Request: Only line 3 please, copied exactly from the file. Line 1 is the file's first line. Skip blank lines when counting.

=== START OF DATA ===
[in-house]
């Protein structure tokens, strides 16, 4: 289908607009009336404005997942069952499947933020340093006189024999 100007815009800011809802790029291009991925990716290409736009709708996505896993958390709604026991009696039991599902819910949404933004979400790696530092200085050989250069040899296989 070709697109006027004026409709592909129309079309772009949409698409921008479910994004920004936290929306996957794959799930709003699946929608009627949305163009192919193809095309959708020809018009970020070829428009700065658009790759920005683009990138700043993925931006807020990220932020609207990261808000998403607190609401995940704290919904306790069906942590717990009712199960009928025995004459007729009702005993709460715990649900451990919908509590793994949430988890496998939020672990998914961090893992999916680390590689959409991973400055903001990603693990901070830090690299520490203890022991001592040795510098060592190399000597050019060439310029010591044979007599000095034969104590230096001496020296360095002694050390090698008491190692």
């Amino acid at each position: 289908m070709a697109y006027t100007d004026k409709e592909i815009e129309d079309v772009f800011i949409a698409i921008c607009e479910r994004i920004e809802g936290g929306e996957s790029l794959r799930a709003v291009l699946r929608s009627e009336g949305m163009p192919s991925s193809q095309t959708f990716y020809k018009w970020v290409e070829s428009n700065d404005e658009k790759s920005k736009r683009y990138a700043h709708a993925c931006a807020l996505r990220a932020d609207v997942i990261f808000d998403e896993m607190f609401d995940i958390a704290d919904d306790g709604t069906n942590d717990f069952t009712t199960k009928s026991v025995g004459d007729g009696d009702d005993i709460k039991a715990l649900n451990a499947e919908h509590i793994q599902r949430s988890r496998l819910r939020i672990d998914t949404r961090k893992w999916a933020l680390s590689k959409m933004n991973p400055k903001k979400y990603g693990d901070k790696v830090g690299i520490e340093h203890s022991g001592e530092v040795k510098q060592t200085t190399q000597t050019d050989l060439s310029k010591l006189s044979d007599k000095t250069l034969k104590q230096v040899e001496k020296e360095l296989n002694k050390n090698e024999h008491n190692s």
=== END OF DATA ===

């Amino acid at each position: 289908m070709a697109y006027t100007d004026k409709e592909i815009e129309d079309v772009f800011i949409a698409i921008c607009e479910r994004i920004e809802g936290g929306e996957s790029l794959r799930a709003v291009l699946r929608s009627e009336g949305m163009p192919s991925s193809q095309t959708f990716y020809k018009w970020v290409e070829s428009n700065d404005e658009k790759s920005k736009r683009y990138a700043h709708a993925c931006a807020l996505r990220a932020d609207v997942i990261f808000d998403e896993m607190f609401d995940i958390a704290d919904d306790g709604t069906n942590d717990f069952t009712t199960k009928s026991v025995g004459d007729g009696d009702d005993i709460k039991a715990l649900n451990a499947e919908h509590i793994q599902r949430s988890r496998l819910r939020i672990d998914t949404r961090k893992w999916a933020l680390s590689k959409m933004n991973p400055k903001k979400y990603g693990d901070k790696v830090g690299i520490e340093h203890s022991g001592e530092v040795k510098q060592t200085t190399q000597t050019d050989l060439s310029k010591l006189s044979d007599k000095t250069l034969k104590q230096v040899e001496k020296e360095l296989n002694k050390n090698e024999h008491n190692s």